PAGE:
Indian Army Land based branch of the Indian Armed Forces

The Indian Army is the land-based branch and the largest component of the Indian Armed Forces. The President of India is the Supreme Commander of the Indian Army, and it is commanded by the Chief of Army Staff (COAS), who is a four-star general. Two officers have been conferred with the rank of field marshal, a five-star rank, which is a ceremonial position of great honour. The Indian Army originated from the armies of the East India Company, which eventually became the British Indian Army, and the armies of the princely states, which finally became the national army after independence. The units and regiments of the Indian Army have diverse histories and have participated in a number of battles and campaigns across the world, earning many battle and theatre honours before and after Independence.

Sino-Indian War conflict

The Sino-Indian War, also known as the Indo-China War and Sino-Indian Border Conflict, was a war between China and India that occurred in 1962. A disputed Himalayan border was the main pretext for war, but other issues played a role. There had been a series of violent border incidents after the 1959 Tibetan uprising, when India had granted asylum to the Dalai Lama. India initiated a Forward Policy in which it placed outposts along the border, including several north of the McMahon Line, the eastern portion of the Line of Actual Control proclaimed by Chinese Premier Zhou Enlai in 1959.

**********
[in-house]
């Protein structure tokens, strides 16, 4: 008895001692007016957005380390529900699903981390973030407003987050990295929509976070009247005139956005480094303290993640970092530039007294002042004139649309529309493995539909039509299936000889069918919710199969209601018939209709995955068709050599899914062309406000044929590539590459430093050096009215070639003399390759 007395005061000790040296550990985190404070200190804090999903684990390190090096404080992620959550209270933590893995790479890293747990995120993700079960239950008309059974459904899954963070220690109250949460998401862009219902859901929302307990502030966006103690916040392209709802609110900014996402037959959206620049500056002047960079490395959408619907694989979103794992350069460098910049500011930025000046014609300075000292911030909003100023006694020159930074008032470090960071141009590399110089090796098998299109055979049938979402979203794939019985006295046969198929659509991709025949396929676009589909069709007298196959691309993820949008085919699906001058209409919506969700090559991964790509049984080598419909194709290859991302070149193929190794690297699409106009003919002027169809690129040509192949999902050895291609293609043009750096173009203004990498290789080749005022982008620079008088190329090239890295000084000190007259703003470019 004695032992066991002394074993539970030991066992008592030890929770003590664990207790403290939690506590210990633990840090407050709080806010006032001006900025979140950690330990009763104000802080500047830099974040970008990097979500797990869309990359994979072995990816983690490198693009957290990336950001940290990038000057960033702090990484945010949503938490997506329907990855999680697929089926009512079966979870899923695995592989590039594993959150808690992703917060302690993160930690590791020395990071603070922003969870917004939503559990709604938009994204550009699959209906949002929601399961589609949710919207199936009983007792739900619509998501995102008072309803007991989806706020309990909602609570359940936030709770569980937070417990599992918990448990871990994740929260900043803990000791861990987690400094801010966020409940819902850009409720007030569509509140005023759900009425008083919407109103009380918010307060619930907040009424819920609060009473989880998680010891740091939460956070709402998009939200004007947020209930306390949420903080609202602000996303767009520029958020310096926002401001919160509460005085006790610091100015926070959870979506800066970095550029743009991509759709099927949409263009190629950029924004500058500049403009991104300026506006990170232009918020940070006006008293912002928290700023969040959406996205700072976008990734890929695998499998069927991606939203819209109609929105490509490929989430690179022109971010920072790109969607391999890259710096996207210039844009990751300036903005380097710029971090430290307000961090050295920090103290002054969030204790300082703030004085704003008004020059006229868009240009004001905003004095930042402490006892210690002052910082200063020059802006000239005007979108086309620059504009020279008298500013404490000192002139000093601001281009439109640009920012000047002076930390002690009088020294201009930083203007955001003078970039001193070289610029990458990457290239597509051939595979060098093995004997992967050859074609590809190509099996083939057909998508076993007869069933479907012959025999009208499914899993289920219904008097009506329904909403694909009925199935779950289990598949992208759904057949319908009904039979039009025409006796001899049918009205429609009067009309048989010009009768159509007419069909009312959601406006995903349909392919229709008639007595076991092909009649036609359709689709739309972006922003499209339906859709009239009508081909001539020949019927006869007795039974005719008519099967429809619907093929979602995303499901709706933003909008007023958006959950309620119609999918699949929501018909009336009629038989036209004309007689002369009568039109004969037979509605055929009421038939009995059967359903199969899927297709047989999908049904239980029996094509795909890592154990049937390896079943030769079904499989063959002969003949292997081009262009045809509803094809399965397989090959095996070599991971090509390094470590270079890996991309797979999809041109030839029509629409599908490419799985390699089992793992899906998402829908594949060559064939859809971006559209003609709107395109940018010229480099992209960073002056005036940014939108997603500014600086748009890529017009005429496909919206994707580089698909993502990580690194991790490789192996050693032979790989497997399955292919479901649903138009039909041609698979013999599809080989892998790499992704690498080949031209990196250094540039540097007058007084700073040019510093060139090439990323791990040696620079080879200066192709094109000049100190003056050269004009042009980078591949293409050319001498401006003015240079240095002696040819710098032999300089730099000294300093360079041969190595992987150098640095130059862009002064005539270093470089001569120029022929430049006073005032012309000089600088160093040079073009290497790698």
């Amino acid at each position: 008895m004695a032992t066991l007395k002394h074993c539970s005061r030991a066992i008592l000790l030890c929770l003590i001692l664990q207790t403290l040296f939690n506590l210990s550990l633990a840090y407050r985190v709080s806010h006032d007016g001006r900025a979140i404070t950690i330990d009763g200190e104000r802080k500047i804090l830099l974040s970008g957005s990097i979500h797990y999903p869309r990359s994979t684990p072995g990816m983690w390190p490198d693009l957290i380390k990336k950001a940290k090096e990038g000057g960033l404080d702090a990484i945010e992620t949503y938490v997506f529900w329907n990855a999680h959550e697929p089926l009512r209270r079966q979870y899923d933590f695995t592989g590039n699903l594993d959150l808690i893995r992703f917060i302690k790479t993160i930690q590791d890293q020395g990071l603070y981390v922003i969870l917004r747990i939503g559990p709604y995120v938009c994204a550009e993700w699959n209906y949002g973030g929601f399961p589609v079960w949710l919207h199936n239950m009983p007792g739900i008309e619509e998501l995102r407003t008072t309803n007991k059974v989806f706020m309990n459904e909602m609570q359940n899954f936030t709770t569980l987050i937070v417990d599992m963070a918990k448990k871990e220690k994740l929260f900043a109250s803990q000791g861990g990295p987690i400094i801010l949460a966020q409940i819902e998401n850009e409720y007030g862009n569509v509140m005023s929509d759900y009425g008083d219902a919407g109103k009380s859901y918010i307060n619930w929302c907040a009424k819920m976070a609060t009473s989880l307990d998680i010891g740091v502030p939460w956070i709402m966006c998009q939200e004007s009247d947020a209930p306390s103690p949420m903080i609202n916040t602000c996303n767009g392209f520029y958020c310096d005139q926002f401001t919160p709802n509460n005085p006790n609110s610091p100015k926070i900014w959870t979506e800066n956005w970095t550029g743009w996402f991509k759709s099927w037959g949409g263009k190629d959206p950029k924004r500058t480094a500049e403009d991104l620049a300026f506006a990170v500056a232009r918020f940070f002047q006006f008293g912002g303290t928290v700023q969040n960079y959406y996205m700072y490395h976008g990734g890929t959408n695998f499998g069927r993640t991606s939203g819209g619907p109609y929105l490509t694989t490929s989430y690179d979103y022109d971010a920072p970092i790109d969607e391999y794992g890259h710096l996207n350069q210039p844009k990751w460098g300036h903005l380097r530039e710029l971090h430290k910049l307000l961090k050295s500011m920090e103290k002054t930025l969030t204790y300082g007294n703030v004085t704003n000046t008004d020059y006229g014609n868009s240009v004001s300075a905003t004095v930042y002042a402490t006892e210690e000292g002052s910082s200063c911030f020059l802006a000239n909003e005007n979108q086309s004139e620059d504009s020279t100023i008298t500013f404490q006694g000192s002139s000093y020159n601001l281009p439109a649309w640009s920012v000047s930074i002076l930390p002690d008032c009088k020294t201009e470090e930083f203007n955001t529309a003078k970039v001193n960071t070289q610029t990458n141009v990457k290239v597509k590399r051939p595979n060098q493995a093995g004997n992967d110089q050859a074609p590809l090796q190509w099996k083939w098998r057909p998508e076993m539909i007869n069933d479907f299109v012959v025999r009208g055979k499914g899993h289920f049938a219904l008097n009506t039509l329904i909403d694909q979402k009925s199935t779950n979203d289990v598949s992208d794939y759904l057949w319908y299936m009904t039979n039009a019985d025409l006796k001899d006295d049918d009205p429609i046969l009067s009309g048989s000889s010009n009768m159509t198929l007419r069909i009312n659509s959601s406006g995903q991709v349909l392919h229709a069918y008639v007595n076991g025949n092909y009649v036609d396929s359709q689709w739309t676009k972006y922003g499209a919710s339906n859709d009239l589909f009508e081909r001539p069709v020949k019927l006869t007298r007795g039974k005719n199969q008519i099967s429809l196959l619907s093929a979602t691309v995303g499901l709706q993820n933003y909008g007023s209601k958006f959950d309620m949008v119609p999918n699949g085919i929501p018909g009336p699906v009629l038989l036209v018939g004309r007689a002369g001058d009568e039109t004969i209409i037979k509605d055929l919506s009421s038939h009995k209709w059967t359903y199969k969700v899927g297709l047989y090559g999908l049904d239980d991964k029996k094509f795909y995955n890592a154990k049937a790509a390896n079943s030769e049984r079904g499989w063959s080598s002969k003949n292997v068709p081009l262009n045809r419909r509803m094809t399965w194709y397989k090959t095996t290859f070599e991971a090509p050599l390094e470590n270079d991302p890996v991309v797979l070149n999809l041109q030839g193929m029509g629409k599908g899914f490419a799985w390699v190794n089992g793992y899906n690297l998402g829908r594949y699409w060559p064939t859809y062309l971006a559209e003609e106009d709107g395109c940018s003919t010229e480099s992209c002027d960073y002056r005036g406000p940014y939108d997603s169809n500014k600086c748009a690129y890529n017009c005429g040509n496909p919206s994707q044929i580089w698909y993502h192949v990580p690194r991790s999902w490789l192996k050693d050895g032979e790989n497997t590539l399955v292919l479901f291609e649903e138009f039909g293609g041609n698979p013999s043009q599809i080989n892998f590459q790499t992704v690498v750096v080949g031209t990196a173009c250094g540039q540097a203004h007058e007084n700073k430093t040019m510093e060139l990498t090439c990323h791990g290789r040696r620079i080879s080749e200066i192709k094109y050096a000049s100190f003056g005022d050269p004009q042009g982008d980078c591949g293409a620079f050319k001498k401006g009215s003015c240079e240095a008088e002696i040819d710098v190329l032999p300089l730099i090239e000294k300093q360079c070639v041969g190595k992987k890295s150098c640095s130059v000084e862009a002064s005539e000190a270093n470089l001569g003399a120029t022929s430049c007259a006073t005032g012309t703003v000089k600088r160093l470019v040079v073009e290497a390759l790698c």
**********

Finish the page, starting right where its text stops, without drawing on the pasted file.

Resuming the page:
The war